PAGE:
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While at the hospital with my son, I couldn't help but notice the day-to-day logistics needed to keep medical items stocked and ready for use at a moment's notice.[/caption]
I am extremely proud to say I have two very active and adventurous sons. On occasion, however, that means I get to visit our local hospital to get them fixed up. On one such visit, I entertained myself by thinking about the logistics behind the day-to-day operations of the medical facility (probably a sign of a bad father or bored engineer).
While waiting for all the materials to come together from various locations to assemble the cast for my two-year-old son's leg, I began analyzing the logistics management required to ensure the proper materials are available when needed throughout the hospital. I watched as all the pieces were brought together like a well-orchestrated performance, and I realized the x-ray films, each of the 25 optional cast patterns, the gauze, gloves, masks, never ending paper forms, and everything else down to the copious flavors of suckers needed to pacify a two-year-old, must be inventoried somewhere and ready at a moment’s notice.
Managing, coordinating, and moving the materials from storage to the point of use within the hospital is no small task and requires tremendous behind-the-scenes labor to ensure doctors and nurses spend their time and skills caring for patients, not retrieving medical supplies from storage. To do all of this more efficiently, hospitals are turning to the technologies that distribution centers and manufacturing facilities across the nation use to deliver supplies, raw materials, and tools to the point of use.
Automated guided vehicles (AGV), warehouse management systems (WMS),
and automated storage technologies
are being used to increase the efficiency of medical institutions reducing the amount of labor required to store and track inventory, retrieve materials from storage, and deliver them to the point of use wherever that might be throughout the hospital campus. These types of technologies are helping proud fathers like me get our boys out of the hospital as quickly as possible so we can seek out our next adventure. (His leg healed nicely by the way.)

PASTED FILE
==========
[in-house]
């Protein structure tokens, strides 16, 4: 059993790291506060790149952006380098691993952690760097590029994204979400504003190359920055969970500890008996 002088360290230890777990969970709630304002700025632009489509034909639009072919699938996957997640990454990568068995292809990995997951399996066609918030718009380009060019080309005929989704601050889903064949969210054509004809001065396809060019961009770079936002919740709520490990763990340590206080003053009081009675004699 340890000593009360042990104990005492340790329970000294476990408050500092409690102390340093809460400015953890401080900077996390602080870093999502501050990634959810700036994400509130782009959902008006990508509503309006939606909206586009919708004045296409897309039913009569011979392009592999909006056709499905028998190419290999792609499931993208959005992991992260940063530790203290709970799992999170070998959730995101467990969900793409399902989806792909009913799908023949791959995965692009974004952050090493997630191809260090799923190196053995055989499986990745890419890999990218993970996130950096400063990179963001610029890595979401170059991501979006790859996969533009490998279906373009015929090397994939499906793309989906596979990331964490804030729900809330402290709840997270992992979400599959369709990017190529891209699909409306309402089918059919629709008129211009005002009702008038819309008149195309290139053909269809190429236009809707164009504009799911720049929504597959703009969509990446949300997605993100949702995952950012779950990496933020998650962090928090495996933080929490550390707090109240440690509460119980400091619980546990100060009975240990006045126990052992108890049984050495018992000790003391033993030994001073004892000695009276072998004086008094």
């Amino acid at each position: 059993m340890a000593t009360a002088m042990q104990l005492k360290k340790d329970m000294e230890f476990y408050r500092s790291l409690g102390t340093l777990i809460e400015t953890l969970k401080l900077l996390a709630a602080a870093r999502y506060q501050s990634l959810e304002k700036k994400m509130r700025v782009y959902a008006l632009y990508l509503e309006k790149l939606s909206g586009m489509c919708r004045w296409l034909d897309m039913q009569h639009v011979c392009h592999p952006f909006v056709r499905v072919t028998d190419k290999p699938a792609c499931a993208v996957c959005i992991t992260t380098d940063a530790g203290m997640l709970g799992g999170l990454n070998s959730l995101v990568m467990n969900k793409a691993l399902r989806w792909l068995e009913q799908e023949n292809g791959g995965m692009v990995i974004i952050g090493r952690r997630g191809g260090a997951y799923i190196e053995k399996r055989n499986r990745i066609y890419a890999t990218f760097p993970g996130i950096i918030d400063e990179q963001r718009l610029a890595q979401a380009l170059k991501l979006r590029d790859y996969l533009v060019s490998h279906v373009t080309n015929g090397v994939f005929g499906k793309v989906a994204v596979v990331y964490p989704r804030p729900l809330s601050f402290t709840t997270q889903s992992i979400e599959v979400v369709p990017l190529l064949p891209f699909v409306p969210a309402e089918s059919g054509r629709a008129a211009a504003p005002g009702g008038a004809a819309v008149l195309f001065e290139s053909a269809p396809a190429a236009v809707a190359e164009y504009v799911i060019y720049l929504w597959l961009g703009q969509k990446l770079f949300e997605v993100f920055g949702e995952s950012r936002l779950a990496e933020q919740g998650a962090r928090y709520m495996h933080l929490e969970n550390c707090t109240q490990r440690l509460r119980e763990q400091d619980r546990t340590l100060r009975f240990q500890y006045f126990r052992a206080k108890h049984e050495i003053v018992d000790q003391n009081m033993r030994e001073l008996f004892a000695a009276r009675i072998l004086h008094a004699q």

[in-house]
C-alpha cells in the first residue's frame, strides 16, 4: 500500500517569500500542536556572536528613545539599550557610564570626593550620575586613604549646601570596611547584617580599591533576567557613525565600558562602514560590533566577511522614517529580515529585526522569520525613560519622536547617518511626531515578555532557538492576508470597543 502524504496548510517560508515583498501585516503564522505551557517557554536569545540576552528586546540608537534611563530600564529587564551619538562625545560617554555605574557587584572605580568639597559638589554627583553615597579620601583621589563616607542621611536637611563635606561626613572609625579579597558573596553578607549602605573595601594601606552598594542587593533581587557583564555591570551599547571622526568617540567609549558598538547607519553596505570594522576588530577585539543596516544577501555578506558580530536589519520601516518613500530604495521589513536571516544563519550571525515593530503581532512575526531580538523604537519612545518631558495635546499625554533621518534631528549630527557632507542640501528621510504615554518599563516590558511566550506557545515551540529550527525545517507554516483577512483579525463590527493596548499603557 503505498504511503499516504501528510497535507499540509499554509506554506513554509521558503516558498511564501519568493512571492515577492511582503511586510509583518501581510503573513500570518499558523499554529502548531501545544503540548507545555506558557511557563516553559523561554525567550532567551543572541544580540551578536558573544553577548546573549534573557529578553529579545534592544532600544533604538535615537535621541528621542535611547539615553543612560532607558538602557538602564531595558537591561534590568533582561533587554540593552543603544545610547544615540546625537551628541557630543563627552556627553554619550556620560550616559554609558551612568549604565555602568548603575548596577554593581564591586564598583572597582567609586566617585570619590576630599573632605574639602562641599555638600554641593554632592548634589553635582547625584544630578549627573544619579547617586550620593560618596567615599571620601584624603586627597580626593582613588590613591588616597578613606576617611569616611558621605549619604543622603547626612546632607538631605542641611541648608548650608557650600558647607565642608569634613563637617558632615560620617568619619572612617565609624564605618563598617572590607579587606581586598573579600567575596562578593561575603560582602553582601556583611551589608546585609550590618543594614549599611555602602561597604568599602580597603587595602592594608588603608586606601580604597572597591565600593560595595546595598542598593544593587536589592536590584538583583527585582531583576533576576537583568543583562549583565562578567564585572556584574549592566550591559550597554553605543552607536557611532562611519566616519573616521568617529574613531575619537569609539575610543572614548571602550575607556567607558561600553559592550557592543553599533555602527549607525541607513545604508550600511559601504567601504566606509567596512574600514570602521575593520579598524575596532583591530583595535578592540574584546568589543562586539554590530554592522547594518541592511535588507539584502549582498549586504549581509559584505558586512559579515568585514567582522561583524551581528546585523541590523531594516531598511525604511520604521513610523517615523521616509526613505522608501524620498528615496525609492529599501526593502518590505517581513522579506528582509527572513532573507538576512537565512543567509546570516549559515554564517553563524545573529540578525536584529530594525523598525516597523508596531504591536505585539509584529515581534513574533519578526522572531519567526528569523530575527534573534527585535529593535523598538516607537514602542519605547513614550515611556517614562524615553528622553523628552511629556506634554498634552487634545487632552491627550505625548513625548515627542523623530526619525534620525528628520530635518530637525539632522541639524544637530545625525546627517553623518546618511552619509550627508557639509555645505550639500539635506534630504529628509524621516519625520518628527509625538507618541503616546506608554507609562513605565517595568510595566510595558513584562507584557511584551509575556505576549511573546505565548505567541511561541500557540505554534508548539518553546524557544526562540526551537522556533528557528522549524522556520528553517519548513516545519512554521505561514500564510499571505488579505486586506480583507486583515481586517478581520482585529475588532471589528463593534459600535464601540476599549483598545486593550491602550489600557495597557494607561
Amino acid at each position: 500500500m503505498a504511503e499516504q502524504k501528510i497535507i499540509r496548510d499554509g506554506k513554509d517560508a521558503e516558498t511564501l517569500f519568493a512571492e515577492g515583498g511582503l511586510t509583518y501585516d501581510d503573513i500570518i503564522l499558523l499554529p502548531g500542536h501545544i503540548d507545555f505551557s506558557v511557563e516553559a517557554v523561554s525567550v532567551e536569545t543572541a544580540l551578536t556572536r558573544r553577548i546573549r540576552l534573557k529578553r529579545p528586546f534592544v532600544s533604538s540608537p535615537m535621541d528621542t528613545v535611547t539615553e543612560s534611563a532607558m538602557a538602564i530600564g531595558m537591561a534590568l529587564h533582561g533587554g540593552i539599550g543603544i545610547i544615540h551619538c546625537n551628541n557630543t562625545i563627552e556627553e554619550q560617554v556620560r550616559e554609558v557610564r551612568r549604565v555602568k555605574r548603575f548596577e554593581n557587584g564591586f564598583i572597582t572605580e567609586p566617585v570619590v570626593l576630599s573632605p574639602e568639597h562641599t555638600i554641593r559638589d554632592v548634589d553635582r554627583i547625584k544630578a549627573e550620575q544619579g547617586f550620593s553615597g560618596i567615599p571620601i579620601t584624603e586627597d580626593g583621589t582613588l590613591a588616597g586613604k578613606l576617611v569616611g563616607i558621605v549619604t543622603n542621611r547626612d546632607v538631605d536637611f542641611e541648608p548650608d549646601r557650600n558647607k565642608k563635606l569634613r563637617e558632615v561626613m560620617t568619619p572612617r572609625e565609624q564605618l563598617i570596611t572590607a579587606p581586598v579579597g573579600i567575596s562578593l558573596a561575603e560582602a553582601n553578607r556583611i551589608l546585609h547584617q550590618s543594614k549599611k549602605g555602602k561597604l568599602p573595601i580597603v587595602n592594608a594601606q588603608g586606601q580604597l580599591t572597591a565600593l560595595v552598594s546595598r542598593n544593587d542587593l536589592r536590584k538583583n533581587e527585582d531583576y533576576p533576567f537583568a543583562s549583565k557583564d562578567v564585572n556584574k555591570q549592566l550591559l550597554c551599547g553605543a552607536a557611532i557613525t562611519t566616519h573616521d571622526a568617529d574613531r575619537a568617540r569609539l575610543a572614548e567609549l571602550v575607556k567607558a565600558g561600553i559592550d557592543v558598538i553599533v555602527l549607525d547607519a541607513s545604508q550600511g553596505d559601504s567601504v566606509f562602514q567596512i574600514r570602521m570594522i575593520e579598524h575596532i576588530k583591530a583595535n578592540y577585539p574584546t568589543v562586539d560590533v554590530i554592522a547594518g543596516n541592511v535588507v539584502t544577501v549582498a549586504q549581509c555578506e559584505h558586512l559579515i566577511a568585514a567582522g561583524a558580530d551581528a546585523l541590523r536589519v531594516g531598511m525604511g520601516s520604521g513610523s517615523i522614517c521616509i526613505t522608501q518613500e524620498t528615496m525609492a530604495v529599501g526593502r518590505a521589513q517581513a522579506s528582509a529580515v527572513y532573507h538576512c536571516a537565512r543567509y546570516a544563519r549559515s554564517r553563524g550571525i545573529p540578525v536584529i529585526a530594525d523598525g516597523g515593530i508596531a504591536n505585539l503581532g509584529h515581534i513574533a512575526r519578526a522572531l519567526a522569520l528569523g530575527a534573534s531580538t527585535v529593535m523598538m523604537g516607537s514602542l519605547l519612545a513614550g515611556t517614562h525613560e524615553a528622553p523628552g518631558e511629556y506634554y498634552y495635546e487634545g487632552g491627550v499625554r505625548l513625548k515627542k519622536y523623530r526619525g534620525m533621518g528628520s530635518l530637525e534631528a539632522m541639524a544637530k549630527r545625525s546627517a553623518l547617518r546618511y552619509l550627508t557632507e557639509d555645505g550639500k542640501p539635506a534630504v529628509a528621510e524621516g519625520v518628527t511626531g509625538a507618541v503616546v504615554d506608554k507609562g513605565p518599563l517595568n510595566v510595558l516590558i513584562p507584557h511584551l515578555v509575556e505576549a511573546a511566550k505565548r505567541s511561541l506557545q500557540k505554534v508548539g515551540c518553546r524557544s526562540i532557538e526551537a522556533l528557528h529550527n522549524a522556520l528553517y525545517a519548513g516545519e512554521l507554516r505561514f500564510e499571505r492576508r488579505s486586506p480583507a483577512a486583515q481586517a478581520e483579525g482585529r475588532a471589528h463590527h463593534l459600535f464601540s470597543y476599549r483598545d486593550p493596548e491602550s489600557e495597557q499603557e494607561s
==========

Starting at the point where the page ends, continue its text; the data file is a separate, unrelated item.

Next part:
1. Warehouse Management Systems (WMS)
The vast number of unique items that must be available at a moment’s notice within a hospital makes the efficient storage, retrieval, and management of the complex inventory a critical operation in the professional care of their patients. A warehouse management system
allows hospitals to increase productivity and efficiency without adding labor, while also improving inventory control and accuracy.
2. Automated Storage Technologies
Every square inch of space is very valuable throughout the entire medical campus. It is therefore vital that hospitals store their supplies to maximize storage in a minimal space. This can be done many ways with automated storage technologies
, and one example of this is a vertical lift module (VLM)
. A VLM densely stores materials from the floor to the ceiling but allows for easy retrieval at a moment’s notice. It can also tie seamlessly into a WMS or operate independently and requires minimal training to operate. VLMs can also be used to manage inventory and secure it to ensure only authorized personnel have access to a given item.
3. Automated Guided Vehicles (AGV)
After supplies are found and removed from inventory, they still need to be transported to the point of use. Traditionally, this is done by utilizing hospital staff and carts to move products throughout the campus, which could mean through miles of underground tunnels. Automated guided vehicles
provide a cost effective and safe way to transport medical supplies, laundry, or even meals all over the campus and many do this by transporting the same carts that were being used prior to implementing AGVs. As seen in the video below, Cleveland Clinic implemented automated guided vehicles to move supplies throughout its main campus and improve patient care.
We have helped several pharmaceutical distributors, medical device manufacturers, and hospitals improve operational efficiency and patient care through material handling automation, including Roche Diagnostics in Indianapolis. Watch the Roche Diagnostics case study video here.
With the implementation of the new system, Roche was able to reduce operating costs, increase pack rates, and improve inventory visibility helping the company better serve its clients and eventually the end patient.
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